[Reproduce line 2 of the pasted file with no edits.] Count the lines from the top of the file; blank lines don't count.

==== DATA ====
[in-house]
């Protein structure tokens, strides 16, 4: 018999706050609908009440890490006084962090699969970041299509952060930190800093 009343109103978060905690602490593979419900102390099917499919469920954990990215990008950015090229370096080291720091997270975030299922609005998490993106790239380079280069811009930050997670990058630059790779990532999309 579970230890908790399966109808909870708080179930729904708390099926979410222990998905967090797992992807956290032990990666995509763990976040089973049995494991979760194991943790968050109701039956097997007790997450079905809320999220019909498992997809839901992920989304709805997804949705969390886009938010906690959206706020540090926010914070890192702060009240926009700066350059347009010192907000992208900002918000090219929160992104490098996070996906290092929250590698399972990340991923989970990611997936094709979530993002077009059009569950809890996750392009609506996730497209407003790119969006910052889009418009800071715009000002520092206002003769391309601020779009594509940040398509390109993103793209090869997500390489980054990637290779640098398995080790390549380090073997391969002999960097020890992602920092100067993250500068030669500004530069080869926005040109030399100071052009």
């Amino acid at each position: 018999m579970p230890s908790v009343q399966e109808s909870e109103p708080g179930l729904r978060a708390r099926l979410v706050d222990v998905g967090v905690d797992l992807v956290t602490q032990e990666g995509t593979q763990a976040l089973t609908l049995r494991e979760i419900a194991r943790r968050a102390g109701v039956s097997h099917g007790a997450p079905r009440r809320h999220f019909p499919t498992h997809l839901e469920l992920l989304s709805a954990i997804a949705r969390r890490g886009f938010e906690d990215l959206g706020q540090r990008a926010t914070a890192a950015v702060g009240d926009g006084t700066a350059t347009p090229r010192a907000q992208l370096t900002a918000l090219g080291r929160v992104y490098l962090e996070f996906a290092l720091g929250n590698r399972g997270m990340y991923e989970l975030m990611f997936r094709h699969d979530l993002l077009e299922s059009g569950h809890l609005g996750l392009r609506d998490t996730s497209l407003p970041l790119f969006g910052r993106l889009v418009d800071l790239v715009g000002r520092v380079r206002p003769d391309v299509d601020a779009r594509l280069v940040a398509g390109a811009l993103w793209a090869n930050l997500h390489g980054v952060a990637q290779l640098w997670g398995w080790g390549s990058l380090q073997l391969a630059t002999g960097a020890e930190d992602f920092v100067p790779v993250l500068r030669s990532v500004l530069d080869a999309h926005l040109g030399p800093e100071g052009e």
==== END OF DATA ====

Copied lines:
């Protein structure tokens, strides 16, 4: 018999706050609908009440890490006084962090699969970041299509952060930190800093 009343109103978060905690602490593979419900102390099917499919469920954990990215990008950015090229370096080291720091997270975030299922609005998490993106790239380079280069811009930050997670990058630059790779990532999309 579970230890908790399966109808909870708080179930729904708390099926979410222990998905967090797992992807956290032990990666995509763990976040089973049995494991979760194991943790968050109701039956097997007790997450079905809320999220019909498992997809839901992920989304709805997804949705969390886009938010906690959206706020540090926010914070890192702060009240926009700066350059347009010192907000992208900002918000090219929160992104490098996070996906290092929250590698399972990340991923989970990611997936094709979530993002077009059009569950809890996750392009609506996730497209407003790119969006910052889009418009800071715009000002520092206002003769391309601020779009594509940040398509390109993103793209090869997500390489980054990637290779640098398995080790390549380090073997391969002999960097020890992602920092100067993250500068030669500004530069080869926005040109030399100071052009």